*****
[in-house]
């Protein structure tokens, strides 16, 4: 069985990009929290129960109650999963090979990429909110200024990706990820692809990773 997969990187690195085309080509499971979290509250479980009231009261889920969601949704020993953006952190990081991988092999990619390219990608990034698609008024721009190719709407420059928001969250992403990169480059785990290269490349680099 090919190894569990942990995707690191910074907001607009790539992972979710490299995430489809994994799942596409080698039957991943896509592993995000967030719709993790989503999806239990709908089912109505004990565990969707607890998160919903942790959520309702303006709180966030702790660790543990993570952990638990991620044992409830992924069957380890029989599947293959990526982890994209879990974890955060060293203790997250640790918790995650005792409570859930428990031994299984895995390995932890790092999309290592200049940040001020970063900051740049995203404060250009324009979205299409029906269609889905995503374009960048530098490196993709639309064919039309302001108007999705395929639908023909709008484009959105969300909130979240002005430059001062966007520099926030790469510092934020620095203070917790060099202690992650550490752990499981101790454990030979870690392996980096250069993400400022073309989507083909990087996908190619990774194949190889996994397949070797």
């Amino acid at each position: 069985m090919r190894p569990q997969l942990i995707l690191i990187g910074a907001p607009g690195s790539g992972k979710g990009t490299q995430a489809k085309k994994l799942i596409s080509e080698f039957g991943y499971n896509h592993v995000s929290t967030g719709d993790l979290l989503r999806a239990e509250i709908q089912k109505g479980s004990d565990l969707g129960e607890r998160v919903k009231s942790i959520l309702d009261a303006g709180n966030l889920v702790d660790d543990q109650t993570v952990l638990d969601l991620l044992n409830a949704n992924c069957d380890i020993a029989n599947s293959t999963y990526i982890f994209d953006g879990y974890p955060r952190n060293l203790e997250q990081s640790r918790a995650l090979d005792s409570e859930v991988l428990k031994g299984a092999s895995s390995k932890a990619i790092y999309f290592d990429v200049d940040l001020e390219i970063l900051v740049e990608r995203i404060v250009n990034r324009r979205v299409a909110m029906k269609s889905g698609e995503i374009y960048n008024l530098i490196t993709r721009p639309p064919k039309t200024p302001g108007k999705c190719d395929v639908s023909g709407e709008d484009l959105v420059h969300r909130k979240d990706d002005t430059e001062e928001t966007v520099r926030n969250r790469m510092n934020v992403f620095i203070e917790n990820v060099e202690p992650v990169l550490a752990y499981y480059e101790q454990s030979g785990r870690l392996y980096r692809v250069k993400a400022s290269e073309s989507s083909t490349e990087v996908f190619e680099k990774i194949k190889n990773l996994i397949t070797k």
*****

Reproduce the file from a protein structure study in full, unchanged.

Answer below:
[in-house]
């Protein structure tokens, strides 16, 4: 069985990009929290129960109650999963090979990429909110200024990706990820692809990773 997969990187690195085309080509499971979290509250479980009231009261889920969601949704020993953006952190990081991988092999990619390219990608990034698609008024721009190719709407420059928001969250992403990169480059785990290269490349680099 090919190894569990942990995707690191910074907001607009790539992972979710490299995430489809994994799942596409080698039957991943896509592993995000967030719709993790989503999806239990709908089912109505004990565990969707607890998160919903942790959520309702303006709180966030702790660790543990993570952990638990991620044992409830992924069957380890029989599947293959990526982890994209879990974890955060060293203790997250640790918790995650005792409570859930428990031994299984895995390995932890790092999309290592200049940040001020970063900051740049995203404060250009324009979205299409029906269609889905995503374009960048530098490196993709639309064919039309302001108007999705395929639908023909709008484009959105969300909130979240002005430059001062966007520099926030790469510092934020620095203070917790060099202690992650550490752990499981101790454990030979870690392996980096250069993400400022073309989507083909990087996908190619990774194949190889996994397949070797």
């Amino acid at each position: 069985m090919r190894p569990q997969l942990i995707l690191i990187g910074a907001p607009g690195s790539g992972k979710g990009t490299q995430a489809k085309k994994l799942i596409s080509e080698f039957g991943y499971n896509h592993v995000s929290t967030g719709d993790l979290l989503r999806a239990e509250i709908q089912k109505g479980s004990d565990l969707g129960e607890r998160v919903k009231s942790i959520l309702d009261a303006g709180n966030l889920v702790d660790d543990q109650t993570v952990l638990d969601l991620l044992n409830a949704n992924c069957d380890i020993a029989n599947s293959t999963y990526i982890f994209d953006g879990y974890p955060r952190n060293l203790e997250q990081s640790r918790a995650l090979d005792s409570e859930v991988l428990k031994g299984a092999s895995s390995k932890a990619i790092y999309f290592d990429v200049d940040l001020e390219i970063l900051v740049e990608r995203i404060v250009n990034r324009r979205v299409a909110m029906k269609s889905g698609e995503i374009y960048n008024l530098i490196t993709r721009p639309p064919k039309t200024p302001g108007k999705c190719d395929v639908s023909g709407e709008d484009l959105v420059h969300r909130k979240d990706d002005t430059e001062e928001t966007v520099r926030n969250r790469m510092n934020v992403f620095i203070e917790n990820v060099e202690p992650v990169l550490a752990y499981y480059e101790q454990s030979g785990r870690l392996y980096r692809v250069k993400a400022s290269e073309s989507s083909t490349e990087v996908f190619e680099k990774i194949k190889n990773l996994i397949t070797k």